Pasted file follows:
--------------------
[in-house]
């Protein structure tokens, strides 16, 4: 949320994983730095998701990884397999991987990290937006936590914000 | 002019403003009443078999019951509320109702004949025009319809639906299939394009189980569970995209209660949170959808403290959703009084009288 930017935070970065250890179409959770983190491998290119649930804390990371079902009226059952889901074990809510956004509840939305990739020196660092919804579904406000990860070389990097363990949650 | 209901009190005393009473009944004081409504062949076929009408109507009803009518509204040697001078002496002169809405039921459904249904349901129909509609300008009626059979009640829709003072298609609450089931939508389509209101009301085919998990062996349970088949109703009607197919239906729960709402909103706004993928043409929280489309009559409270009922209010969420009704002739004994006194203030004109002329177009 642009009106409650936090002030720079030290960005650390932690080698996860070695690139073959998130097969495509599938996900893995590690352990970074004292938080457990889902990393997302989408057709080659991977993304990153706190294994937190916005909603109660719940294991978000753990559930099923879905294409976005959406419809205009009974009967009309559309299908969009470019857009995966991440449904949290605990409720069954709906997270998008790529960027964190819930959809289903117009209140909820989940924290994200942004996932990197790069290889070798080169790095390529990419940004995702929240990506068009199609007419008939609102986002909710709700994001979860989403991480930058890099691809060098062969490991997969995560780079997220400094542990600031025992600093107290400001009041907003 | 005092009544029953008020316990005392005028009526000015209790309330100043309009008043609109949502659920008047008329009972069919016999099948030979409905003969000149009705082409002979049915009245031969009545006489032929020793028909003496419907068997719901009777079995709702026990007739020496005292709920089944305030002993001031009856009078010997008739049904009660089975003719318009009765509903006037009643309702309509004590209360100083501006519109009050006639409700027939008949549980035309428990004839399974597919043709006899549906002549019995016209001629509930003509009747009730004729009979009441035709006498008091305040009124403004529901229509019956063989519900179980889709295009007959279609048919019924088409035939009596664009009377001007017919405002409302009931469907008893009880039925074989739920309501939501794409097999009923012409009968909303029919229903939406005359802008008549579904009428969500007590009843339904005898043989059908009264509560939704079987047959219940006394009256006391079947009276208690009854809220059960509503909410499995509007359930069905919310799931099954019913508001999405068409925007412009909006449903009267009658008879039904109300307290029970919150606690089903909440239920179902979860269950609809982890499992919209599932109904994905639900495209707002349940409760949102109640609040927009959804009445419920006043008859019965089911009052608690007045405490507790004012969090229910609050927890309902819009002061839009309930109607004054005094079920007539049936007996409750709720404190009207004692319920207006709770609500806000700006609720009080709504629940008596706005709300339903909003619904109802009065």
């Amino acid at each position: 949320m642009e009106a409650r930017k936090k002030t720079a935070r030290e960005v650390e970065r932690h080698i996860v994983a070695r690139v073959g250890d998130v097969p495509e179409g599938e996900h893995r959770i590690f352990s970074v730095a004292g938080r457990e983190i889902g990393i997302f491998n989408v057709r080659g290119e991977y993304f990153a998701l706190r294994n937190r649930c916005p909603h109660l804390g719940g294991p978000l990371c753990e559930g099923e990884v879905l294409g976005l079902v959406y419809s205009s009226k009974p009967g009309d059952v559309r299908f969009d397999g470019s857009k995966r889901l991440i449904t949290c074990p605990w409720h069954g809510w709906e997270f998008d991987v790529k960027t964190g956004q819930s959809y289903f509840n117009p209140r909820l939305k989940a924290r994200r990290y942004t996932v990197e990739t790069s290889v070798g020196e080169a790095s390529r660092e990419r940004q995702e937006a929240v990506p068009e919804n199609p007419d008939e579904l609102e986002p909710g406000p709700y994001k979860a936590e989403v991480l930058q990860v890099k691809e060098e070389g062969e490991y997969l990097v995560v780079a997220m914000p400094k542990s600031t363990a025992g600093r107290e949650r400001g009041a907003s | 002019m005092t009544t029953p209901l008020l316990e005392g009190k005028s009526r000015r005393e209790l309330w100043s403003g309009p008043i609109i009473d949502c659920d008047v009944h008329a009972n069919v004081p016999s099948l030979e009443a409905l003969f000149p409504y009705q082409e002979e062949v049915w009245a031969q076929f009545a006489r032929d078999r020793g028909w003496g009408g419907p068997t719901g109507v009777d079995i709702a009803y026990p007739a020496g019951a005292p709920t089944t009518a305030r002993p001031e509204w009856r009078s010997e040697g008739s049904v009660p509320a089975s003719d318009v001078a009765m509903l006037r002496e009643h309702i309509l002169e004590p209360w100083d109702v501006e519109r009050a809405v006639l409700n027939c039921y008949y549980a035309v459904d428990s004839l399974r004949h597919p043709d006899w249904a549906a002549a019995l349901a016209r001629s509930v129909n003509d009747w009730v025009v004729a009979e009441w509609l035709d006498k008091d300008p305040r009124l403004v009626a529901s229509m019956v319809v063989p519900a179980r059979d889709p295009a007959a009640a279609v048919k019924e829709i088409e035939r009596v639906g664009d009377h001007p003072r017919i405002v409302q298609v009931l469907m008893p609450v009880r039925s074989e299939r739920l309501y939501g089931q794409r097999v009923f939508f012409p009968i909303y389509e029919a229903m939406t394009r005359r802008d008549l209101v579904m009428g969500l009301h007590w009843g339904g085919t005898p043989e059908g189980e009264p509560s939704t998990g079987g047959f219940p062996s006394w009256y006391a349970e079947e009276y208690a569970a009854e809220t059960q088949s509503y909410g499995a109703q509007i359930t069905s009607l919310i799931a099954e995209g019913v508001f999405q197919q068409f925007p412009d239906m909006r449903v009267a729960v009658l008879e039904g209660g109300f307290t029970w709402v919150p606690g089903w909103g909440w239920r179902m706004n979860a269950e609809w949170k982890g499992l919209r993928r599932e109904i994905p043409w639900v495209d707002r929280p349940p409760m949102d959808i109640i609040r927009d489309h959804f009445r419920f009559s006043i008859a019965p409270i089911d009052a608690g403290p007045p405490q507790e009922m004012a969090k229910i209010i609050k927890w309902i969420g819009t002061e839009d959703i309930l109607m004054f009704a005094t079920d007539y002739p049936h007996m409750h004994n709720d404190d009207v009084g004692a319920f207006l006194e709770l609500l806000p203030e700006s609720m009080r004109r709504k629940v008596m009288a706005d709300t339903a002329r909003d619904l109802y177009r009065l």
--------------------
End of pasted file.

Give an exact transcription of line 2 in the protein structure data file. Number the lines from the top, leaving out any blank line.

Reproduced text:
């Protein structure tokens, strides 16, 4: 949320994983730095998701990884397999991987990290937006936590914000 | 002019403003009443078999019951509320109702004949025009319809639906299939394009189980569970995209209660949170959808403290959703009084009288 930017935070970065250890179409959770983190491998290119649930804390990371079902009226059952889901074990809510956004509840939305990739020196660092919804579904406000990860070389990097363990949650 | 209901009190005393009473009944004081409504062949076929009408109507009803009518509204040697001078002496002169809405039921459904249904349901129909509609300008009626059979009640829709003072298609609450089931939508389509209101009301085919998990062996349970088949109703009607197919239906729960709402909103706004993928043409929280489309009559409270009922209010969420009704002739004994006194203030004109002329177009 642009009106409650936090002030720079030290960005650390932690080698996860070695690139073959998130097969495509599938996900893995590690352990970074004292938080457990889902990393997302989408057709080659991977993304990153706190294994937190916005909603109660719940294991978000753990559930099923879905294409976005959406419809205009009974009967009309559309299908969009470019857009995966991440449904949290605990409720069954709906997270998008790529960027964190819930959809289903117009209140909820989940924290994200942004996932990197790069290889070798080169790095390529990419940004995702929240990506068009199609007419008939609102986002909710709700994001979860989403991480930058890099691809060098062969490991997969995560780079997220400094542990600031025992600093107290400001009041907003 | 005092009544029953008020316990005392005028009526000015209790309330100043309009008043609109949502659920008047008329009972069919016999099948030979409905003969000149009705082409002979049915009245031969009545006489032929020793028909003496419907068997719901009777079995709702026990007739020496005292709920089944305030002993001031009856009078010997008739049904009660089975003719318009009765509903006037009643309702309509004590209360100083501006519109009050006639409700027939008949549980035309428990004839399974597919043709006899549906002549019995016209001629509930003509009747009730004729009979009441035709006498008091305040009124403004529901229509019956063989519900179980889709295009007959279609048919019924088409035939009596664009009377001007017919405002409302009931469907008893009880039925074989739920309501939501794409097999009923012409009968909303029919229903939406005359802008008549579904009428969500007590009843339904005898043989059908009264509560939704079987047959219940006394009256006391079947009276208690009854809220059960509503909410499995509007359930069905919310799931099954019913508001999405068409925007412009909006449903009267009658008879039904109300307290029970919150606690089903909440239920179902979860269950609809982890499992919209599932109904994905639900495209707002349940409760949102109640609040927009959804009445419920006043008859019965089911009052608690007045405490507790004012969090229910609050927890309902819009002061839009309930109607004054005094079920007539049936007996409750709720404190009207004692319920207006709770609500806000700006609720009080709504629940008596706005709300339903909003619904109802009065």